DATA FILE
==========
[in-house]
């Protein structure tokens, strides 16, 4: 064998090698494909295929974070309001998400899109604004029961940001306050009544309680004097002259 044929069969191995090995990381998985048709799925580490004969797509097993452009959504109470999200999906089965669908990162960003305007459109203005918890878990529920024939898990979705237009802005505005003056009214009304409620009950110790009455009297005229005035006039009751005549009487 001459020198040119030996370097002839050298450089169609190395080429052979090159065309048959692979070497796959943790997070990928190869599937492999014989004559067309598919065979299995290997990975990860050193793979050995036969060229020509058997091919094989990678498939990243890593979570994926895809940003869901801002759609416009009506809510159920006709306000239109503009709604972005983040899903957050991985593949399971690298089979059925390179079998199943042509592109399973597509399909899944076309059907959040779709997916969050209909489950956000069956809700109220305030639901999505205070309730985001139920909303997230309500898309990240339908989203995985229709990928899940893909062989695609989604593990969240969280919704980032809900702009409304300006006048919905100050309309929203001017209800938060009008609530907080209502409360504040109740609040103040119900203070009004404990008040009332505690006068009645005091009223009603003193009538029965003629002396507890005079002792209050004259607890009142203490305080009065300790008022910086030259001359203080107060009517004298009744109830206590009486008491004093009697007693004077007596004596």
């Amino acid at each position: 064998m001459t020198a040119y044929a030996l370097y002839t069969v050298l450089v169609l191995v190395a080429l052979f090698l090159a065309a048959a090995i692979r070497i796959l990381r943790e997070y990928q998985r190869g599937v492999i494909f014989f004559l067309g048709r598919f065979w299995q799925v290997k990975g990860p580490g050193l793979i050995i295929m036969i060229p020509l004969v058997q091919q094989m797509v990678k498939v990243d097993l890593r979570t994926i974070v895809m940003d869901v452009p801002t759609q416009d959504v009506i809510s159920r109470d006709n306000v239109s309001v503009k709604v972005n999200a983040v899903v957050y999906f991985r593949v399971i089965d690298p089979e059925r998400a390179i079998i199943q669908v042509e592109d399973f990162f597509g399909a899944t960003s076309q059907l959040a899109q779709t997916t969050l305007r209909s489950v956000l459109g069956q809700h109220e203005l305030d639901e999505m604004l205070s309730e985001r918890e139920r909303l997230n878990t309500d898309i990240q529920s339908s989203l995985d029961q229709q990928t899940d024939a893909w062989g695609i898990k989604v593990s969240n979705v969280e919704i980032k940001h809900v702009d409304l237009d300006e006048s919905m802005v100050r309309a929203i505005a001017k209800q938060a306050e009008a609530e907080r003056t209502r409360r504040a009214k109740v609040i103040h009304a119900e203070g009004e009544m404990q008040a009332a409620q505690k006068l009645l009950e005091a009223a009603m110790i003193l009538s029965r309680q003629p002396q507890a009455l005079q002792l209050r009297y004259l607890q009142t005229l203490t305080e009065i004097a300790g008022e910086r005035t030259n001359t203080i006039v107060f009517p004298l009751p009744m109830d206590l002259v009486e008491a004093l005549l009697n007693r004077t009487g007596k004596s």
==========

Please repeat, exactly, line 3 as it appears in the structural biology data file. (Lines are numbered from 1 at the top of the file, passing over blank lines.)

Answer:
């Amino acid at each position: 064998m001459t020198a040119y044929a030996l370097y002839t069969v050298l450089v169609l191995v190395a080429l052979f090698l090159a065309a048959a090995i692979r070497i796959l990381r943790e997070y990928q998985r190869g599937v492999i494909f014989f004559l067309g048709r598919f065979w299995q799925v290997k990975g990860p580490g050193l793979i050995i295929m036969i060229p020509l004969v058997q091919q094989m797509v990678k498939v990243d097993l890593r979570t994926i974070v895809m940003d869901v452009p801002t759609q416009d959504v009506i809510s159920r109470d006709n306000v239109s309001v503009k709604v972005n999200a983040v899903v957050y999906f991985r593949v399971i089965d690298p089979e059925r998400a390179i079998i199943q669908v042509e592109d399973f990162f597509g399909a899944t960003s076309q059907l959040a899109q779709t997916t969050l305007r209909s489950v956000l459109g069956q809700h109220e203005l305030d639901e999505m604004l205070s309730e985001r918890e139920r909303l997230n878990t309500d898309i990240q529920s339908s989203l995985d029961q229709q990928t899940d024939a893909w062989g695609i898990k989604v593990s969240n979705v969280e919704i980032k940001h809900v702009d409304l237009d300006e006048s919905m802005v100050r309309a929203i505005a001017k209800q938060a306050e009008a609530e907080r003056t209502r409360r504040a009214k109740v609040i103040h009304a119900e203070g009004e009544m404990q008040a009332a409620q505690k006068l009645l009950e005091a009223a009603m110790i003193l009538s029965r309680q003629p002396q507890a009455l005079q002792l209050r009297y004259l607890q009142t005229l203490t305080e009065i004097a300790g008022e910086r005035t030259n001359t203080i006039v107060f009517p004298l009751p009744m109830d206590l002259v009486e008491a004093l005549l009697n007693r004077t009487g007596k004596s």